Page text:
'I wish to tell you all as far as I can remember. I came to Aberystwyth by the last train on Thursday night last and then went to Borth. On the way I turned into a field, caught a pony, which I rode to near Borth. I left the pony near Borth and went to my sister-in-law's house and got in through a window, which I opened with a gimlet (small boring tool). After I got in I lighted some matches and found some keys on a chest of drawers and took from one of them two notes, I then went upstairs, where my sister-in-law slept, who by that time, had lighted a candle. She was then screaming, and in order to prevent her, I pushed her on the bed and placed a pillow over her head.
I never thought of killing her, I only wanted to prevent her from screaming. I did not know she was dead until you told me at Neath. (Chief Contsable of Cardiganshire, Mr Howell Evans). I left the house through the front door, and went onto Aberystwyth. On my way, I passed my own house, and pushed the note (£5) under the door. I had been drinking heavily, and did not know what I was doing. I must have been mad.'

Recorded in the Carmarthen Journal

On his return to Aberystwyth, Richards was further charged with removing the ring from Mary Davies's finger. This he denied. It was not until 2nd October that he sent for the Chief Constable. He the then confessed to stealing the ring from the dresser. He denied that he had removed the ring from the dead woman's finger:

'I had no intention of taking her life, and if I did, I hope the Lord will forgive me.'

At his trial, Richards continued to protest his innocence despite the witnesses who saw him in Aberystwyth and Borth before and after the murder. The jury took one hour to return a verdict of guilty.
With that the judge donned the black cap and addressed Thomas Richards:

'The jury, after a long patient, and exhausting trial, have found you guilty of the crime of murder, and I always think it right, and I think it is the least that the jury can ask of the presiding Judge, that when he agrees he should express that agreement publicly. I think there is no other conclusion, which could be rightly come to except that verdict which the jury has given on the present occasion.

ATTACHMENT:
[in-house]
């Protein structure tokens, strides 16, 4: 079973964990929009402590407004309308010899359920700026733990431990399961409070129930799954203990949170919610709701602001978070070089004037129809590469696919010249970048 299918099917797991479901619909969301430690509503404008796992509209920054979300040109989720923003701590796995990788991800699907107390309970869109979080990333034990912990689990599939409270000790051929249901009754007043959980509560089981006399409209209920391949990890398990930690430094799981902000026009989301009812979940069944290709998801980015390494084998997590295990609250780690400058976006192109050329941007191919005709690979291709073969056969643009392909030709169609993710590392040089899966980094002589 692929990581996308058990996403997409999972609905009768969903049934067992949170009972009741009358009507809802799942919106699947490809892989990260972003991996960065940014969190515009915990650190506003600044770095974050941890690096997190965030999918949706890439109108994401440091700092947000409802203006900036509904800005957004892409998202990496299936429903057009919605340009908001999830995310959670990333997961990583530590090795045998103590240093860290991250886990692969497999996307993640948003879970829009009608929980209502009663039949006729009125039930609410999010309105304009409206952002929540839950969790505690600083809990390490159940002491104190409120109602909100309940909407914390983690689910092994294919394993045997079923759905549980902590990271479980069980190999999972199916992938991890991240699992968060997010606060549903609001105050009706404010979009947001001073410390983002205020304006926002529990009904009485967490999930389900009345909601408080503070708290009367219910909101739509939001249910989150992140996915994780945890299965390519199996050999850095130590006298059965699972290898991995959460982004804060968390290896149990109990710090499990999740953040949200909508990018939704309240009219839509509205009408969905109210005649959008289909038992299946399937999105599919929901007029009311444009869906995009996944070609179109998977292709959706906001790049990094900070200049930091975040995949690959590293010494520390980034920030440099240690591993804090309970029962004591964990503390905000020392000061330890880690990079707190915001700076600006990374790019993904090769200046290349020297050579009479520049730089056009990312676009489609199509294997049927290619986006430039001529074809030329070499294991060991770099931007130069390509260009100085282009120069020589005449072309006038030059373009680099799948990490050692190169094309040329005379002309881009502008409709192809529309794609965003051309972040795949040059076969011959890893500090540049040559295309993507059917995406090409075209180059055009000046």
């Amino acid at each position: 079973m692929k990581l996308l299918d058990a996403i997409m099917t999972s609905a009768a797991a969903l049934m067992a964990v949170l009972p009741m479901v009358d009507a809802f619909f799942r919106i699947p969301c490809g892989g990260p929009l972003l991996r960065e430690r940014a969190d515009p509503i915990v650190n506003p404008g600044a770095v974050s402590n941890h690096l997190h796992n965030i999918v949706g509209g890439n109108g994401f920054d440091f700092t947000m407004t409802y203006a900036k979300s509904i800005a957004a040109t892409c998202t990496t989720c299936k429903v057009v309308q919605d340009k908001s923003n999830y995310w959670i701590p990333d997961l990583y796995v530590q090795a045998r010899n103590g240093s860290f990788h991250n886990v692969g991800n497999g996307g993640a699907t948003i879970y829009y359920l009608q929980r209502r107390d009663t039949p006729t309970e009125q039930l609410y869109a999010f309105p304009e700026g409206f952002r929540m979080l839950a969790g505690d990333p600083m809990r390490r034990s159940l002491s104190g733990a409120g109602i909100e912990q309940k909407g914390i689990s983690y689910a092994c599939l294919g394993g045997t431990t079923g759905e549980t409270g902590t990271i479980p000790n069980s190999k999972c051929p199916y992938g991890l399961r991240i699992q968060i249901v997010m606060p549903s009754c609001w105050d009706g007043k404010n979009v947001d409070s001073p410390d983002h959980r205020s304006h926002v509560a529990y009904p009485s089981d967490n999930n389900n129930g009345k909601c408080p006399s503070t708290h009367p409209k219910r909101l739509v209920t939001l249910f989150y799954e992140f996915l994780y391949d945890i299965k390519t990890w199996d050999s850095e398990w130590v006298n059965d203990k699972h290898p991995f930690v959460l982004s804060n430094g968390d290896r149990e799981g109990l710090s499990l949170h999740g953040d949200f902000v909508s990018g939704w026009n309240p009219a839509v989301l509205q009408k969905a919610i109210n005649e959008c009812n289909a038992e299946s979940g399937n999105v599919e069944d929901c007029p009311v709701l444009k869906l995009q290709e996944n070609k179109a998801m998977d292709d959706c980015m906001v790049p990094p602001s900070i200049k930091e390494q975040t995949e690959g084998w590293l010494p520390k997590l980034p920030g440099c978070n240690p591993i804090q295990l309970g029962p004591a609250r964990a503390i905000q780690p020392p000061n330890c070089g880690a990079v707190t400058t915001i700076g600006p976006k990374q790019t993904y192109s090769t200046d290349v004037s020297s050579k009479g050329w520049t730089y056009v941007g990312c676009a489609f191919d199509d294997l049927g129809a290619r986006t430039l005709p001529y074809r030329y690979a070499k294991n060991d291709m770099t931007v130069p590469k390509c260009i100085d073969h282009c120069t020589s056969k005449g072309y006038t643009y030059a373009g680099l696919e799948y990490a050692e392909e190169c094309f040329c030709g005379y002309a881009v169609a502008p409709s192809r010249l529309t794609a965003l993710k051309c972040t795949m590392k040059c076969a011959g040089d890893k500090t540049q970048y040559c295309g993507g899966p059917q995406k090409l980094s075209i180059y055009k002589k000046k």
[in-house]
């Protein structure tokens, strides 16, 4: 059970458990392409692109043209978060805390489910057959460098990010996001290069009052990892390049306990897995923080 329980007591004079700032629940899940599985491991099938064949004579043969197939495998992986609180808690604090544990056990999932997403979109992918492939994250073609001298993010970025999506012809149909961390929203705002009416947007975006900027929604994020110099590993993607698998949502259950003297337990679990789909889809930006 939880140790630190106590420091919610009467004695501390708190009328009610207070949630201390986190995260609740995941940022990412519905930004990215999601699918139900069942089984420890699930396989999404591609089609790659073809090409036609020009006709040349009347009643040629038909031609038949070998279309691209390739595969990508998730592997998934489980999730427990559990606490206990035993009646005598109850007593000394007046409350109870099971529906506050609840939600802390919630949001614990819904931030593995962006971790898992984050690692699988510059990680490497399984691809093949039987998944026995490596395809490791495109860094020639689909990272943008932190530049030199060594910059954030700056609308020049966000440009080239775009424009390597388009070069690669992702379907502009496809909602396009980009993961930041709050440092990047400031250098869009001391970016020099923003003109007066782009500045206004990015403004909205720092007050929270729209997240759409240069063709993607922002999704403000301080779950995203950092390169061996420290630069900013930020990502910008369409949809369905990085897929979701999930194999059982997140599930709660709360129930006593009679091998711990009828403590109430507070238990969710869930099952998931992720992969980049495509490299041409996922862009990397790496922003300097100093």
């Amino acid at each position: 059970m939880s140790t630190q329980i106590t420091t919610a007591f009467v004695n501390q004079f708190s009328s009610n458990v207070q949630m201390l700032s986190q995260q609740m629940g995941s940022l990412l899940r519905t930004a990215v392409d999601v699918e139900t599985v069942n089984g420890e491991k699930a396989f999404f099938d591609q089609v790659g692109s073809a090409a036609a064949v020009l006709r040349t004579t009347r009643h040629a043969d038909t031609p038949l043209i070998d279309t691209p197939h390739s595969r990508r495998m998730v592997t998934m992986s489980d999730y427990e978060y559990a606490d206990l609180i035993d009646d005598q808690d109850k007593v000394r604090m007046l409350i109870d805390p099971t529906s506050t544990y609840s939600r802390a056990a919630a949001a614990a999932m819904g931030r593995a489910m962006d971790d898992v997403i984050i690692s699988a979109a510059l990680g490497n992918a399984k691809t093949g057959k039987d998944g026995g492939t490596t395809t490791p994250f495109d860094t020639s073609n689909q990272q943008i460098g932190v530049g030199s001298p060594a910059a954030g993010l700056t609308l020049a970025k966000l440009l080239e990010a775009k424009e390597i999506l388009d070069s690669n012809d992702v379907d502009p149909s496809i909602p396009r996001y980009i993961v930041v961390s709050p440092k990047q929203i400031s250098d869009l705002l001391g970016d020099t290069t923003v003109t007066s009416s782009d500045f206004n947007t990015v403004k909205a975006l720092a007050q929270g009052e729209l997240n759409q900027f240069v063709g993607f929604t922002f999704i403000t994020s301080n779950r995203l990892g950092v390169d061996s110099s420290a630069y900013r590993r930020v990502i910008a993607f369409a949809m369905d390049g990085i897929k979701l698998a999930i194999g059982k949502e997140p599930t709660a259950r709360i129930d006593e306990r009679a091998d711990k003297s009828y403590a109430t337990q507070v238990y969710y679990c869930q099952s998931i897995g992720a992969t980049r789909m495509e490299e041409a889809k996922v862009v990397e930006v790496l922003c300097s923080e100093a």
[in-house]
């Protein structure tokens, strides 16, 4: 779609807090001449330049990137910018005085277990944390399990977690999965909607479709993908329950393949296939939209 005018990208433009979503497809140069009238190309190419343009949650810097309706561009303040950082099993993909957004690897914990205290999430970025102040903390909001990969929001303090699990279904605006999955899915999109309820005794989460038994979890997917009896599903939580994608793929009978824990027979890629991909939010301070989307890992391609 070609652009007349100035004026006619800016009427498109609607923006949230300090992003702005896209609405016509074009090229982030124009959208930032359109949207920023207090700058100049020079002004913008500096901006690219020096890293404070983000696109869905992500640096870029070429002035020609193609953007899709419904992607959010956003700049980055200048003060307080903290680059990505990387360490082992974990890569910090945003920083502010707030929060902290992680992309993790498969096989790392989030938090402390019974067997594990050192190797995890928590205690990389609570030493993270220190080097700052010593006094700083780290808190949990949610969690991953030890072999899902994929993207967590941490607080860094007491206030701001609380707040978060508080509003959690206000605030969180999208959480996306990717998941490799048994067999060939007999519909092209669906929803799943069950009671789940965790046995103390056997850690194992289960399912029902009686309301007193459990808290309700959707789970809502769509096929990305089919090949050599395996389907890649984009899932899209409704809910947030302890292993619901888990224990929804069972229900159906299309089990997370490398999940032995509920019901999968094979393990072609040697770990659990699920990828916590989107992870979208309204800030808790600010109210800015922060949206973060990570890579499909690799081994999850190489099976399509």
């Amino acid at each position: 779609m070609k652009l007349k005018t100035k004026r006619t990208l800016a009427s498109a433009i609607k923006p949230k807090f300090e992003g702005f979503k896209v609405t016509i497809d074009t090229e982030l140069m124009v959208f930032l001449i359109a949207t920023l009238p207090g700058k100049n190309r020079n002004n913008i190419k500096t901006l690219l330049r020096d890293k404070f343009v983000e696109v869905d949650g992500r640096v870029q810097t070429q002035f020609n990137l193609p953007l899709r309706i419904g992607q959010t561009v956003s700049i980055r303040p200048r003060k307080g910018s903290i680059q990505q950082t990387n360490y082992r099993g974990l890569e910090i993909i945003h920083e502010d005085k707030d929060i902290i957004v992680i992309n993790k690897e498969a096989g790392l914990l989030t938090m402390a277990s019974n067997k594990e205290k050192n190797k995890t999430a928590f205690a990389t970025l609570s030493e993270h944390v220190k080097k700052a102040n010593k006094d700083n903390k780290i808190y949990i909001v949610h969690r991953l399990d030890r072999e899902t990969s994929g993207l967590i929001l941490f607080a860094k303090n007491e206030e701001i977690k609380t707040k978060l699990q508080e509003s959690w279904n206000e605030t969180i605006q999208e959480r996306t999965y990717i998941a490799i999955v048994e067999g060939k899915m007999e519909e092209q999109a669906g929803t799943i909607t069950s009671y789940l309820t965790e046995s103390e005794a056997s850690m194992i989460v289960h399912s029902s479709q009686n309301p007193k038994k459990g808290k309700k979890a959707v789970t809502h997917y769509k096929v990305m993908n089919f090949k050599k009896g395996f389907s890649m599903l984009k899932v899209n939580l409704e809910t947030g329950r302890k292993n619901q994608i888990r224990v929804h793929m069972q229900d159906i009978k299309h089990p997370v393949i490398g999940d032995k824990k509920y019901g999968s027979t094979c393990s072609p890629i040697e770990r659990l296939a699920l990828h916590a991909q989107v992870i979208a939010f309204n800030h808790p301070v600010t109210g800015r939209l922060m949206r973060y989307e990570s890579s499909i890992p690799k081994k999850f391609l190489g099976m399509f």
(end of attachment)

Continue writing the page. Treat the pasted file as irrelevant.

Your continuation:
That you were the means by which this unhappy woman lost her life I think no one can have possible doubt. You were there for the purpose of taking valuable property in any case, and there can be no doubt whatever that you chose a time when you knew that the husband had gone to sea, and that you did all that you possibly could to hide the result of your crime.
Maybe, I do not know; it is a matter only as far as your mind is concerned; you knew when you left that house whether that woman was dead or not. Undoubtedly the whole of the evidence shows that there can be no doubt whatever that her death was due to violence used by you, and ask you earnestly that during such time as may be left to you, to make your peace with that God against whose laws you have so grievously offended. The only duty that I have now to discharge is to pass sentence upon you in the terms which I am obliged to pass by law; and that sentence is that you be taken from hence to the place from whence you came, and from there hanged by the neck until you shall be dead and that your body be afterwards buried within the precincts of the prison in which you shall be last confined after your conviction. And may the Lord have mercy on your soul.'

Carmarthen Journal 1894


Richards turned pale as he walked to the cells below the court. In a later interview at Carmarthen Gaol with his solicitor, he said he thought 'the judge was a bit hard on me.'
Richards's wife and son visited him at the gaol a few days before his execution and the Governor and the warders present described the scene as being terribly touching. They all cried bitterly but it was the son's mournful sound that was the most heart rendering, a sound that was heard throughout the gaol. It was the last meeting and parting of a husband and wife, and the final farewell of an affecionate son before the hangman arrived to carry out the extreme and just penalty of the law. It was shortly after this family visit that the High Sheriff arrived to inform Richards that the date of execution had been set for 29th November.
During his incarceration, Thomas Richards resigned himself to his fate, as much as it is possible to imagine a man in his position to be. However as his final day neared he presented to the prison staff a final statement: